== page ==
60. Similar transactions are likely in future. The design requirements for the Olympics Park will require to cater for unusually large flows of people, while the Stratford City developers' requirements will be focussed upon the needs of the local population and leisure visitors. These requirements are distinct. We are concerned that London & Continental Railways and its partners are in a strong bargaining position vis-à-vis the Olympic Development Authority to extract further compensation for construction tailored to the requirements of the Olympics. We expect the Government and public authorities concerned to take a close interest in all such transactions, and to ensure the proper stewardship of public money.

All the parties involved in the delivery of the Olympic Park are negotiating in good faith to resolve property and development issues. The publication of the new Olympic Park Masterplan in January 2006 marked an important step forward by integrating the designs of the Olympic Park with Stratford City. This was developed with the full cooperation of the Stratford City developers. The Government acknowledges the need to reconcile various objectives within the various projects taking place at Stratford, but does not believe that these objectives are mutually contradictory. The needs of the local population and leisure visitors must be respected if London is to deliver the legacy benefits that were promised to the International Olympic Committee during the bid process.

London and Continental Railways (LCR) is working in the Government interest, and has played a key role in the Olympic bid and in bringing together the Olympic site and facilities. The agreements in place between LCR, Stratford City Developers (SCD) and Government have been established to optimise delivery of Olympic facilities and regeneration of the area. [1]

65. Hosting the Olympic and Paralympic Games in 2012 will leave a lasting legacy in London and elsewhere. We need to ensure that this legacy is a positive one. It was not within our remit to quantify the likely economic affect of London's 2012 Games on the UK as a whole. We support the Games. But we are clear that Olympic transport must not be bought at the expense of important transport projects elsewhere in the country. The Government must ensure that there is no reduction in transport budgets for projects outside the South East and that the benefits of the Games are enjoyed throughout the UK as widely as possible.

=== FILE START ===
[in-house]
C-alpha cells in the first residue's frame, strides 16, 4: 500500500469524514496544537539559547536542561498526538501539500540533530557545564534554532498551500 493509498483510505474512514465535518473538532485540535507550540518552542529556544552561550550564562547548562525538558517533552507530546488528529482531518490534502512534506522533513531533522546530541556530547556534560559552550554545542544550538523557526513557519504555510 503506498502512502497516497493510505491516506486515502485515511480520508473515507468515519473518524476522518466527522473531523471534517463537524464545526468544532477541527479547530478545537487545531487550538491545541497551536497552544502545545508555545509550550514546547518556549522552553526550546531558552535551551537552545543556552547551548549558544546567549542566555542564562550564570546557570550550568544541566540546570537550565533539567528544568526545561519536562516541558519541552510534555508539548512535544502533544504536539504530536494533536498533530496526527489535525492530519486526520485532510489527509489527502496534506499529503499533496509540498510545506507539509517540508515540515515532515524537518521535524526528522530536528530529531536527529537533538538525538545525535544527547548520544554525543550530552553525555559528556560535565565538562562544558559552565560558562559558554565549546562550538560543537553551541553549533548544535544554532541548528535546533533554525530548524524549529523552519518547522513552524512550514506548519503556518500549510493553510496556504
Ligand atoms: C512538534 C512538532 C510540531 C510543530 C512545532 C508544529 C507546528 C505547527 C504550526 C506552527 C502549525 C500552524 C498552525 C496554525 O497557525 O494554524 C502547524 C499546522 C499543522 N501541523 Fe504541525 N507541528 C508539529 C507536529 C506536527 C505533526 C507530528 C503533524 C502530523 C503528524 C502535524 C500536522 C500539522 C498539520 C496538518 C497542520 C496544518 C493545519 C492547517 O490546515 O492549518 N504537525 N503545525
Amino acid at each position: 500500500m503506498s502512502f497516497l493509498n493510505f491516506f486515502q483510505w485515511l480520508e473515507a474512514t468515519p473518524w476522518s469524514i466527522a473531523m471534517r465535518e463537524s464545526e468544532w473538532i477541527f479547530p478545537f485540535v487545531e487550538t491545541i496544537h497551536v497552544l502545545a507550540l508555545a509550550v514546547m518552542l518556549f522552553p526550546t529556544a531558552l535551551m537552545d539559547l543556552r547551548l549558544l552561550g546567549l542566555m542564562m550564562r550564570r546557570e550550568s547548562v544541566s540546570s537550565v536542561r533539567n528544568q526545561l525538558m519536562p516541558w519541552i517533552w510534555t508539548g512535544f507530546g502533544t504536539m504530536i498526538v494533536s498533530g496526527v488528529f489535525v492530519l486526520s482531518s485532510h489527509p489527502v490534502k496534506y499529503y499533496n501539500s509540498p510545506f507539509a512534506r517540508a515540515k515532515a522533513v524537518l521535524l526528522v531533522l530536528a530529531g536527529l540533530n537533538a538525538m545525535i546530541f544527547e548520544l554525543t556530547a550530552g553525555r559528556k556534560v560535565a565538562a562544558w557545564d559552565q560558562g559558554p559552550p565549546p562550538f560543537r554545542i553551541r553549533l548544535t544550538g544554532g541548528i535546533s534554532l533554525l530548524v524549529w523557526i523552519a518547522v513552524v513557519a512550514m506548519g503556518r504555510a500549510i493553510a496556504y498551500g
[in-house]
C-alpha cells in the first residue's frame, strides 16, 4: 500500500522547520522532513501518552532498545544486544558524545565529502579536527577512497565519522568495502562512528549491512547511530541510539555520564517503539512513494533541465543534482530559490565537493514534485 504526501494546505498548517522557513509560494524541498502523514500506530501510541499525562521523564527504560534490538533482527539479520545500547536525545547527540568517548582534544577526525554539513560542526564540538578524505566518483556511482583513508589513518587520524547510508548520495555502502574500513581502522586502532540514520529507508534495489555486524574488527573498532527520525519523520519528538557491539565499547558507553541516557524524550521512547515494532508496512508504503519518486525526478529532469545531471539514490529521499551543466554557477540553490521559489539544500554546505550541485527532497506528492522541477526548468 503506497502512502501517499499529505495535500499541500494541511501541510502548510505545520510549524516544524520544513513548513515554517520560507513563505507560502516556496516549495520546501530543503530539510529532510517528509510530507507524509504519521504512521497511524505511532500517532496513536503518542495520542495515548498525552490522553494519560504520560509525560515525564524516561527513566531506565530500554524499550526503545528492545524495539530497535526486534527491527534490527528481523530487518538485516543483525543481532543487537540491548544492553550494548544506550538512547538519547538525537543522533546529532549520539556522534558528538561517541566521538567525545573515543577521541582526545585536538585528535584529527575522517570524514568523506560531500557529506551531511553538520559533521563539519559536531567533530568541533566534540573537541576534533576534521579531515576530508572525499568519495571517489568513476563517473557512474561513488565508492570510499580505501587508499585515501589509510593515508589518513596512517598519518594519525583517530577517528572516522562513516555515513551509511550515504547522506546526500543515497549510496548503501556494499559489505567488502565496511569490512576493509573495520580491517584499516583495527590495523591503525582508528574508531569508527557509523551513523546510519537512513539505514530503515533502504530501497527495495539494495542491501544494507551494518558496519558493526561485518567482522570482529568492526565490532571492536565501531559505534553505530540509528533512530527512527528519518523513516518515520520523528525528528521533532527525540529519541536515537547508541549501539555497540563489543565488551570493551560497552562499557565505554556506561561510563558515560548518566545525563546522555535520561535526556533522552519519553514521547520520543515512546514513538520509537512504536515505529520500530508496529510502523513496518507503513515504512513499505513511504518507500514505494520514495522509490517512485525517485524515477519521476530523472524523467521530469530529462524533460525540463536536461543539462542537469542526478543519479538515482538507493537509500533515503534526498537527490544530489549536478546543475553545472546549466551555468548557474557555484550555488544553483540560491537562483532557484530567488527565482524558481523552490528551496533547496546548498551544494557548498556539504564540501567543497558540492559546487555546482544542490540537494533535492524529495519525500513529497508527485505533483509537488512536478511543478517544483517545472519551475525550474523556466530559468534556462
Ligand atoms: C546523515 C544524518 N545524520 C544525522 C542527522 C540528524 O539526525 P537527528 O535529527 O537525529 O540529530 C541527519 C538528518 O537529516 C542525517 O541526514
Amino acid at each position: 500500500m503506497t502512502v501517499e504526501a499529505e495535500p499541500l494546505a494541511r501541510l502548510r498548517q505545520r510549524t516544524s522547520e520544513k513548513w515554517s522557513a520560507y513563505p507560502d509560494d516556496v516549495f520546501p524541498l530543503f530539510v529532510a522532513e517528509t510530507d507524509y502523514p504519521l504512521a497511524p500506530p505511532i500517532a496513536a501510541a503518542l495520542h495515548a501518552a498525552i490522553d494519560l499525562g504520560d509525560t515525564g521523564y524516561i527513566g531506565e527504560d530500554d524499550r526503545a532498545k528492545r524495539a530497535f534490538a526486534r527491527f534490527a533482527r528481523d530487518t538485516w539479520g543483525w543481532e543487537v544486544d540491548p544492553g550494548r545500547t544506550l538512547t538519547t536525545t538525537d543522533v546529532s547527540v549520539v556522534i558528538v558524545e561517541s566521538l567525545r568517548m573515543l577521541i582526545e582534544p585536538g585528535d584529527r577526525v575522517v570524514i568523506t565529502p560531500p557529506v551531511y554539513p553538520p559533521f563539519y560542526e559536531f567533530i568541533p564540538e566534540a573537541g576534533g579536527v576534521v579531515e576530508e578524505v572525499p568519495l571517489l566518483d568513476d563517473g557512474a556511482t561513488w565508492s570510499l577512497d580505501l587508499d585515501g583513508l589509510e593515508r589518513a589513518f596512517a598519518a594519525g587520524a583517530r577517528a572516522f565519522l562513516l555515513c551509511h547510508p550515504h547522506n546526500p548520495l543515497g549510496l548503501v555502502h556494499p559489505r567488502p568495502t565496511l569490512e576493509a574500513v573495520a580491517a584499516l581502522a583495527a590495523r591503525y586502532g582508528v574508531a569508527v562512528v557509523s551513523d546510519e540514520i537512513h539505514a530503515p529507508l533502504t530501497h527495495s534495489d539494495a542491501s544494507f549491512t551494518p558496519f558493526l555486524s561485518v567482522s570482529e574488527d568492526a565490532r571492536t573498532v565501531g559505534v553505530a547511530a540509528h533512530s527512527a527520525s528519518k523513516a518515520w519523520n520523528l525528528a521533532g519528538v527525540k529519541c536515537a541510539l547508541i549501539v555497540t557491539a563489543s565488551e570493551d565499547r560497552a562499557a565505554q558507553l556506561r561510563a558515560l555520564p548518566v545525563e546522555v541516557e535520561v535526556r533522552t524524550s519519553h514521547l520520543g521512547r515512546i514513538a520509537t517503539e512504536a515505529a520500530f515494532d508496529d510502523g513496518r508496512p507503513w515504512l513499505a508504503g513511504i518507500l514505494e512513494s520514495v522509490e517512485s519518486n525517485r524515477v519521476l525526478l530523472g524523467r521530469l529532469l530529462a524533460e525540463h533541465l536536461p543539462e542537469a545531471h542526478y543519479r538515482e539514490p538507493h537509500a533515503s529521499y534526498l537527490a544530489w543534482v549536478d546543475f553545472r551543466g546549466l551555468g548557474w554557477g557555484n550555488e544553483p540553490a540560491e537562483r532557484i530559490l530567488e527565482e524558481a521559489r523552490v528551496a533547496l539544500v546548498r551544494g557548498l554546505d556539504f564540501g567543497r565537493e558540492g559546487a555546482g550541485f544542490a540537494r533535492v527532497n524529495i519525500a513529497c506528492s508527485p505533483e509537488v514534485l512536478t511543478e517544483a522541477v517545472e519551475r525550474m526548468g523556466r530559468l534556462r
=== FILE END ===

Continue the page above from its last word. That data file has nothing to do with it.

London's Olympic bid was based upon making the best use of the existing transport network, and the improvements which were planned regardless of the decision to award the Games to London. Specific Games transport schemes will be funded from the Public Sector Funding Package agreed between Government and the Mayor of London, drawn from London Council Tax, the London Development Agency and National Lottery contributions. As a result there should be no impact upon transport schemes elsewhere in the UK.

64. Meanwhile, we have identified above a range of specific and frequently highly complex problems which will require to be addressed by those responsible for Olympic transport infrastructure and services in order to ensure a successful Games. When we return to this subject we expect to find that these are being tackled successfully.

66. The Games offer an unparalleled opportunity to make public transport more accessible both in London and elsewhere for the longer term. This opportunity must not be missed. The Olympic authorities, and especially the Government, must also look beyond the Games to the legacy needs of London's transport. The specific focus on Olympic delivery must be properly coordinated with the development of other transport projects needed in the Thames Gateway area.

67. Travelling into London must become a pleasant experience if the Olympics are to succeed. This will be an uphill task. We look forward to following up this inquiry in the period to the opening of the XXX Olympiad in London in 2012.

The Government welcomes the scrutiny that the Committee has brought to preparations for the 2012 Olympic and Paralympic Games. There are many complex issues, as the committee has recognised, that will need to be addressed to make the Games a success. We have put in place the necessary mechanisms to ensure that all of these issues can be addressed in time for the Games.

The Government will work with the ODA, LOCOG and other relevant bodies to ensure that all of the opportunities presented by the Games are fully realised. We are committed to ensuring that Olympic projects are integrated with the broader development of London. Ultimately our challenge is to ensure that the 2012 Olympic and Paralympic Games leave a long-lasting legacy for the capital and for the whole of the United Kingdom.

1   The SCD consortium is in contract to LCR to undertake the property development work. LCR is going through a process to terminate their contract with SCD on the grounds of under-performance, and to replace the SCD consortium with alternative partners who are able to meet the ambitious development timetable and are aligned with LCR objectives. Back